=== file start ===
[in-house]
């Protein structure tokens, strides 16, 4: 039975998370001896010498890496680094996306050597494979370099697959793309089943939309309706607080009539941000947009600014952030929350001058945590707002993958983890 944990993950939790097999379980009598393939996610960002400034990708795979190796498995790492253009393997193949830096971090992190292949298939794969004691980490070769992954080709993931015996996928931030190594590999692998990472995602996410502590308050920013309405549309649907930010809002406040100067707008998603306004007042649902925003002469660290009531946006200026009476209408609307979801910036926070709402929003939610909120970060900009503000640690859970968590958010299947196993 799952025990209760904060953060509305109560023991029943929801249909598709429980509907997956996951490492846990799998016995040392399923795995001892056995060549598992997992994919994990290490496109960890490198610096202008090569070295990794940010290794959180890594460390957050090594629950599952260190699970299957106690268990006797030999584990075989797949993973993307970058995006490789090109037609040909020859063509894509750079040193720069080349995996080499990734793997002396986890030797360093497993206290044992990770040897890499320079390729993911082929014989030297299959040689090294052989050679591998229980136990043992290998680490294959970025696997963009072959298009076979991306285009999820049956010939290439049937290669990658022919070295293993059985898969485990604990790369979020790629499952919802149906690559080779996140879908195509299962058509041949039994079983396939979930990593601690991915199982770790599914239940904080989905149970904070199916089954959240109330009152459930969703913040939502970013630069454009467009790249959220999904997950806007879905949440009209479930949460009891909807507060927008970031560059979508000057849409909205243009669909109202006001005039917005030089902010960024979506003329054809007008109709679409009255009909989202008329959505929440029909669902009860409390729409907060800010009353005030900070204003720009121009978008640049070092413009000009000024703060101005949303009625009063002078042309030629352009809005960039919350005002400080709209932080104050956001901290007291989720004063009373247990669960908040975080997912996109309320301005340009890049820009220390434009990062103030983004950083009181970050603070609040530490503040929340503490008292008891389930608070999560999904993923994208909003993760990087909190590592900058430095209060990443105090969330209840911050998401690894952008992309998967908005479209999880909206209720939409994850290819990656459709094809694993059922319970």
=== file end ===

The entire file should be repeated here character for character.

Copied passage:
[in-house]
């Protein structure tokens, strides 16, 4: 039975998370001896010498890496680094996306050597494979370099697959793309089943939309309706607080009539941000947009600014952030929350001058945590707002993958983890 944990993950939790097999379980009598393939996610960002400034990708795979190796498995790492253009393997193949830096971090992190292949298939794969004691980490070769992954080709993931015996996928931030190594590999692998990472995602996410502590308050920013309405549309649907930010809002406040100067707008998603306004007042649902925003002469660290009531946006200026009476209408609307979801910036926070709402929003939610909120970060900009503000640690859970968590958010299947196993 799952025990209760904060953060509305109560023991029943929801249909598709429980509907997956996951490492846990799998016995040392399923795995001892056995060549598992997992994919994990290490496109960890490198610096202008090569070295990794940010290794959180890594460390957050090594629950599952260190699970299957106690268990006797030999584990075989797949993973993307970058995006490789090109037609040909020859063509894509750079040193720069080349995996080499990734793997002396986890030797360093497993206290044992990770040897890499320079390729993911082929014989030297299959040689090294052989050679591998229980136990043992290998680490294959970025696997963009072959298009076979991306285009999820049956010939290439049937290669990658022919070295293993059985898969485990604990790369979020790629499952919802149906690559080779996140879908195509299962058509041949039994079983396939979930990593601690991915199982770790599914239940904080989905149970904070199916089954959240109330009152459930969703913040939502970013630069454009467009790249959220999904997950806007879905949440009209479930949460009891909807507060927008970031560059979508000057849409909205243009669909109202006001005039917005030089902010960024979506003329054809007008109709679409009255009909989202008329959505929440029909669902009860409390729409907060800010009353005030900070204003720009121009978008640049070092413009000009000024703060101005949303009625009063002078042309030629352009809005960039919350005002400080709209932080104050956001901290007291989720004063009373247990669960908040975080997912996109309320301005340009890049820009220390434009990062103030983004950083009181970050603070609040530490503040929340503490008292008891389930608070999560999904993923994208909003993760990087909190590592900058430095209060990443105090969330209840911050998401690894952008992309998967908005479209999880909206209720939409994850290819990656459709094809694993059922319970």